The auction house, which has offices in London and Hong Kong and a royal warrant from Queen Elizabeth II, uses numbers to deliver its message. “Whilst many other asset classes continue to flounder in the current worldwide economic crisis, the world’s most sought-after stamp [the Penny Black, the world’s first adhesive postage stamp] went up in value this year by 17%,” asserts Michael Hall, CEO, Stanley Gibbons. “Over the last 10 years, it has shown a rise of 243%—an enviable consistency of performance.”

There’s a reason why the Penny Blacks have proven to be one of the safest ways to store and grow wealth. “You can print more money, mine more gold, create more unit trust, [but] you can’t print more Penny Blacks,” says Hall. “The Penny Black isn’t aware of any economic chaos; [it] doesn’t panic when the media get excitable about end-of-the-world-as-we-know-it scenarios.”

Heddle reckons equities have their place in diversified portfolios, but insists “if your investment does not include truly non-correlated assets, be prepared for a potentially bumpy ride.”

Much like equities, it’s hard to pinpoint the best time to get into the game, says Spaenjers. “[Now] may not be a better or worse time than [any] other; every market is hard to time,” he says. “In any case, given the importance of transaction costs and the long waves in this market, a long horizon is necessary.”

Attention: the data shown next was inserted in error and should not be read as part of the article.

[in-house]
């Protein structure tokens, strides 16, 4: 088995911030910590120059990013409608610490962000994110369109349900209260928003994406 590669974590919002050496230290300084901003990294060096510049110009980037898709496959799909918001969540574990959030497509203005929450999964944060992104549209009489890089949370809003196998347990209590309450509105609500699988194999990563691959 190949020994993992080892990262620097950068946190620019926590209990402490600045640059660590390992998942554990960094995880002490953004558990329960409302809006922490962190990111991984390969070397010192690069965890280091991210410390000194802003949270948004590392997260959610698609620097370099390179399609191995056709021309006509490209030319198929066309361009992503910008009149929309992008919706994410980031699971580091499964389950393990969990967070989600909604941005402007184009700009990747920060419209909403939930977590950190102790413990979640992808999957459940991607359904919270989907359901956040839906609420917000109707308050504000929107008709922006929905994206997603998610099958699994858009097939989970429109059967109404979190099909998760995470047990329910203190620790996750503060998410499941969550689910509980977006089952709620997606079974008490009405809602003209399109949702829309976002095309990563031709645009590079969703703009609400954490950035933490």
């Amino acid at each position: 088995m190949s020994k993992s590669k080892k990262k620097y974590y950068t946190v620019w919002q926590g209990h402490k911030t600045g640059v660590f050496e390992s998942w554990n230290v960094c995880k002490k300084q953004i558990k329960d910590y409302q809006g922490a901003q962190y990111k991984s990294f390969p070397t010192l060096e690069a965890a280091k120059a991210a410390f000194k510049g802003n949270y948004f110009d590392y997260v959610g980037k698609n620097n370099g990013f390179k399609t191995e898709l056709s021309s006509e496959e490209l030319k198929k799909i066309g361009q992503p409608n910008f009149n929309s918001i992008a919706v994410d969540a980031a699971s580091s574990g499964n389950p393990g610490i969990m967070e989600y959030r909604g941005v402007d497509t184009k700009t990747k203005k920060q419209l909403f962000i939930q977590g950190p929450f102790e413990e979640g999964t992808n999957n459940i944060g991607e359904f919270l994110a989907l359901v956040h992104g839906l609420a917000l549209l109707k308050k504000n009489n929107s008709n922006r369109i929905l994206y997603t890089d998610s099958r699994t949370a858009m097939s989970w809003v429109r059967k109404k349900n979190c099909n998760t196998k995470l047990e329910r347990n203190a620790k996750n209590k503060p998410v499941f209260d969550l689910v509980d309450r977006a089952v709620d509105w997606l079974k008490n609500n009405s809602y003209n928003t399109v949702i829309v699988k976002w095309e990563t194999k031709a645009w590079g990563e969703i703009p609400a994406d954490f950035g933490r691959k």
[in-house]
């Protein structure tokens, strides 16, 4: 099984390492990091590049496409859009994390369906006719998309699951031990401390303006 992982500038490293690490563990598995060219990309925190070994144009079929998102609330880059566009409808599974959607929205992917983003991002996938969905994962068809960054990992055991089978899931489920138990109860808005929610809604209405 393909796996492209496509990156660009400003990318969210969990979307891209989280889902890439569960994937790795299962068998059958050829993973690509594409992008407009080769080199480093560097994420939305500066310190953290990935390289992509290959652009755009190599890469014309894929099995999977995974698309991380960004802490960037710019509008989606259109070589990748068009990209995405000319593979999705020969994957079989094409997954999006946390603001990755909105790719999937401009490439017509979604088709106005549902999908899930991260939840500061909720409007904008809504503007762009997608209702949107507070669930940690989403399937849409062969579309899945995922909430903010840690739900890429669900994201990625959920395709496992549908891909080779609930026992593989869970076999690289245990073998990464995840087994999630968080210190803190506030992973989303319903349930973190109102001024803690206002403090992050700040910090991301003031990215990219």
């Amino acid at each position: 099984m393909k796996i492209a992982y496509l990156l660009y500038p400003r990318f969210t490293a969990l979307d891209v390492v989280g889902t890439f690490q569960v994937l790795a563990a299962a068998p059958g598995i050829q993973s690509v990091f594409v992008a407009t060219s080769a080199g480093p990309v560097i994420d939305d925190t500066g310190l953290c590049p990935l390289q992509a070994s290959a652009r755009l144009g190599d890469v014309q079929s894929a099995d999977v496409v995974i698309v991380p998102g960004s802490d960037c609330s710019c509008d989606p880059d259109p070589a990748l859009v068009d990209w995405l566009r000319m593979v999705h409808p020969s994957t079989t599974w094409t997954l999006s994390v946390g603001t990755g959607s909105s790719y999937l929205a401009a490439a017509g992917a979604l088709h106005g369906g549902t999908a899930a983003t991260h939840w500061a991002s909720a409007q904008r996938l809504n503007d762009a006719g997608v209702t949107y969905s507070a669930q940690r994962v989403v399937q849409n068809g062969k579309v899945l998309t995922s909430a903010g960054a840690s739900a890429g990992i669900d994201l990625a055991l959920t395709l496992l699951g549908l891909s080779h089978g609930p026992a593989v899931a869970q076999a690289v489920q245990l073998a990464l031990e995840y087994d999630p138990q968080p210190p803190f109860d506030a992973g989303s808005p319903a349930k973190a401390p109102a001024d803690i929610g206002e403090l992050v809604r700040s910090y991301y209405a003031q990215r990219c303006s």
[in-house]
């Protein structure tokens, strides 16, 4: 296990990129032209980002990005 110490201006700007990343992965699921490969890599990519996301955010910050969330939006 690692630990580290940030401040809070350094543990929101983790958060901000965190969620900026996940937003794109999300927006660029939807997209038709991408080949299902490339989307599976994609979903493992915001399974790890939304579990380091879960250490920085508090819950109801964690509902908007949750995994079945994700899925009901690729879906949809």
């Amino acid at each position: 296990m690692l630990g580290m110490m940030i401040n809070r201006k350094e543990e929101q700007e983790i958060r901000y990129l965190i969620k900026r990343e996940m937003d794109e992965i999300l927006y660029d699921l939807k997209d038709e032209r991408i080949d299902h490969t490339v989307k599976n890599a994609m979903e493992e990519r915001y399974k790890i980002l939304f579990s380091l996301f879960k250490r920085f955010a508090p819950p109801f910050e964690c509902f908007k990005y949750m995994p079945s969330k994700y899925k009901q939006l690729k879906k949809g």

Hence, almost all the popular stamp indices track long-term performance while calculating price growth annually.

The most popular indices include Stanley Gibbons’s GB30 Rarities Index, SG100 Rare Stamp Price Index and Commonwealth Rarities Index, and Fraser’s Rarities Index. Some are even listed on Bloomberg terminals.

Even if a client gets excited about this asset class, though, it’s important to retain a sense of balance and proportion during portfolio allocation.

A recent Barclays Bank study, in fact, finds affluent people have about 10% of their wealth in collectibles. The same study reveals about 12% of collectors own stamps purely as an investment.

“Having a small part of your net worth invested in stamps seems reasonable if you’re getting both a non-financial dividend from the pleasure of owning [them], as well as some portfolio diversification,” says Spaenjers.

“But don’t allocate money to a collectible you’re not interested in at all, because then you’re not getting utility from ownership.”

Canadian stamp catalogues: